Redskins owner 'thrilled' over Supreme Court's trademark decision
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Washington Redskins owner Dan Snyder said on Monday that he is “thrilled” that the Supreme Court struck down a provision that had resulted in the team's trademark being canceled.

"I am THRILLED! Hail to the Redskins,” Snyder said in a statement, CSN Mid-Atlantic reported.

The Supreme Court ruled in favor of the band The Slants earlier in the day, finding that a clause that blocked the Patent and Trademark Office (PTO) from registering trademarks that may disparage or bring into contempt or disrepute any person violated the First Amendment.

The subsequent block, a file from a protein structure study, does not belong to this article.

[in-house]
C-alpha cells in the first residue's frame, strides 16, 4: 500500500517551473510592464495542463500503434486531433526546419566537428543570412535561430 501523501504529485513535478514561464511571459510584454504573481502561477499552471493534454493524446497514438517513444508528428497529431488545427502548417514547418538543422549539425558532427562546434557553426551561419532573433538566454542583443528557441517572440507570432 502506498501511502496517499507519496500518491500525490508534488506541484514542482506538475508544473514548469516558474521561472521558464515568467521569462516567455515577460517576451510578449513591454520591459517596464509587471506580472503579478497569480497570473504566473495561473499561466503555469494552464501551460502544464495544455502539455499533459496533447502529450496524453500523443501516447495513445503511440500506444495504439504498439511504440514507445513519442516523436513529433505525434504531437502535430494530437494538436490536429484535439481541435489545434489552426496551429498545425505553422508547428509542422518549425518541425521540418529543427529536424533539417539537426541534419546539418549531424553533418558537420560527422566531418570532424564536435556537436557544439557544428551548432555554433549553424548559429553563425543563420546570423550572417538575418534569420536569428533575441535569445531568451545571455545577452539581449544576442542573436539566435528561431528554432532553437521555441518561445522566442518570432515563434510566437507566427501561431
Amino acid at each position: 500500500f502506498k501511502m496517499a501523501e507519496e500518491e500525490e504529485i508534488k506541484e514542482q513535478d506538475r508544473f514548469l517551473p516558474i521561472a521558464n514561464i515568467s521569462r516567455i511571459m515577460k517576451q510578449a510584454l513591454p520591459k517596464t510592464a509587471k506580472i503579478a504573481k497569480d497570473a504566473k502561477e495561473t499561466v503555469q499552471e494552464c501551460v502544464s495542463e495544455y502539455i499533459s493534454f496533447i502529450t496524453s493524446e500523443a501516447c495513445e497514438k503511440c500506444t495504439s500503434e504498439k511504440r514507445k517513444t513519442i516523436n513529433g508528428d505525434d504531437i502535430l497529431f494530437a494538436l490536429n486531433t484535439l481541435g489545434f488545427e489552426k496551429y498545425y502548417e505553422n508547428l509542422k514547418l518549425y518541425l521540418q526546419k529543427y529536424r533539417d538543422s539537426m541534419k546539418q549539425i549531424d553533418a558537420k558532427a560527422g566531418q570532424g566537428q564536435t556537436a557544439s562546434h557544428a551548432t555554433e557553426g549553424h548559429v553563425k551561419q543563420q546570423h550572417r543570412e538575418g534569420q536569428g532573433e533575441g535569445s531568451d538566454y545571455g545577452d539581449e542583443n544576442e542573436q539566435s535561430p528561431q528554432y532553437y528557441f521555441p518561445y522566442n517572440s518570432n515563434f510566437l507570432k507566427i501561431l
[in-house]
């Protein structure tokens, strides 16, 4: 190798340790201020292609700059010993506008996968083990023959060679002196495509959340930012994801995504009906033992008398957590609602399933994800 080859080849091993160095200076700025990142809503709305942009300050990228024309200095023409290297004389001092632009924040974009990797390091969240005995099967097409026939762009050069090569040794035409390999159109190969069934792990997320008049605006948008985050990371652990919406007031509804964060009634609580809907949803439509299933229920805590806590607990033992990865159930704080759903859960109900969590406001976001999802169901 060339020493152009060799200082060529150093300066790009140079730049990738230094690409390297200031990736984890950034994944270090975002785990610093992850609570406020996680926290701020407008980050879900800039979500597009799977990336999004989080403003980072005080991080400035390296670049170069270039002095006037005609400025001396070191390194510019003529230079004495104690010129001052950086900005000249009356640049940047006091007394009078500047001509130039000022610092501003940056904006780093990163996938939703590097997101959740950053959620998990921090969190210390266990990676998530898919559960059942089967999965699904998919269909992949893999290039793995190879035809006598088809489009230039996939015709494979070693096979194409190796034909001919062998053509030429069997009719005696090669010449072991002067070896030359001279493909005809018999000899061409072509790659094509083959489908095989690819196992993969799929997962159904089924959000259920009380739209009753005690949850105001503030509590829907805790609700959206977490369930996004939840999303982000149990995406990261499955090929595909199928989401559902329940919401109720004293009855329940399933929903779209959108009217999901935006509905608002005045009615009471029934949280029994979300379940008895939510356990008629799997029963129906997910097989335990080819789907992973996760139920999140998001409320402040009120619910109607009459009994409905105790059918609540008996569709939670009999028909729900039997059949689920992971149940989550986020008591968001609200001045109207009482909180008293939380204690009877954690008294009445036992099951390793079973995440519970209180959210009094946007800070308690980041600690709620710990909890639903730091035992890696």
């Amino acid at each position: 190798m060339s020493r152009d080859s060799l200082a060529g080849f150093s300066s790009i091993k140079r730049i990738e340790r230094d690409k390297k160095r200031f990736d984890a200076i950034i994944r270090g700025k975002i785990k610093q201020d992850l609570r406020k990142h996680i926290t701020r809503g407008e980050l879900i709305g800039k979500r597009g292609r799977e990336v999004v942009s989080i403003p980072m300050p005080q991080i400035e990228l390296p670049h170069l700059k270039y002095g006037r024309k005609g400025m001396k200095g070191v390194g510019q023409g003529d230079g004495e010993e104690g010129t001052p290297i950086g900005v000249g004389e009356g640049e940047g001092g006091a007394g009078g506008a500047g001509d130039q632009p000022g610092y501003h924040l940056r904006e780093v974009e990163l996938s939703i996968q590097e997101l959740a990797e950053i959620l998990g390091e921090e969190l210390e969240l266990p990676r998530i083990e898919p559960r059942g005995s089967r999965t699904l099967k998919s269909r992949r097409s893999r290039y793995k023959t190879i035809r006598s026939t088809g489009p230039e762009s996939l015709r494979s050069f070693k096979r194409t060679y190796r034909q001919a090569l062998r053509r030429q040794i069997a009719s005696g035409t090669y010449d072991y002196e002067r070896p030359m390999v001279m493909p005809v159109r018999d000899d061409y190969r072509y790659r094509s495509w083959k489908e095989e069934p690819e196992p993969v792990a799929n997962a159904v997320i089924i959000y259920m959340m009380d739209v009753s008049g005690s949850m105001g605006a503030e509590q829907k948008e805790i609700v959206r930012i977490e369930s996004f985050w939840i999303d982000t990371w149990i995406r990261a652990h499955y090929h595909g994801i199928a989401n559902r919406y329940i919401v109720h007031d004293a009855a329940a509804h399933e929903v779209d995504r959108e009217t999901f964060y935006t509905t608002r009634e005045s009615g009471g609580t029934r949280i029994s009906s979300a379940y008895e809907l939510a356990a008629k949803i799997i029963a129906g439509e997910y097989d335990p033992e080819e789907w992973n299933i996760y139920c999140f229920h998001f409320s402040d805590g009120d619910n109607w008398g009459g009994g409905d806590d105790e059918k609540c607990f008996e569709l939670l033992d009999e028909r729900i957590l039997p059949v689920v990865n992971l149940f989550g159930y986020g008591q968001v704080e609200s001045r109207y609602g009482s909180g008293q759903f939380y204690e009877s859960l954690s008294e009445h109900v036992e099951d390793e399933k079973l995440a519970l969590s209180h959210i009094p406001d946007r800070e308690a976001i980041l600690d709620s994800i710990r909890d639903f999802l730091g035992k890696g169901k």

The PTO canceled the Redskins trademark in 2014, saying the team's name and logo offended Native Americans.

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The Redskins had asked the Supreme Court to take its case challenging the PTO’s decision, but justices refused. The case is now before a federal appeals court. 

Snyder told USA Today in 2013 that he would “NEVER” change the team’s name.

A study by The Washington Post last year found that most Native Americans weren't offended by the name.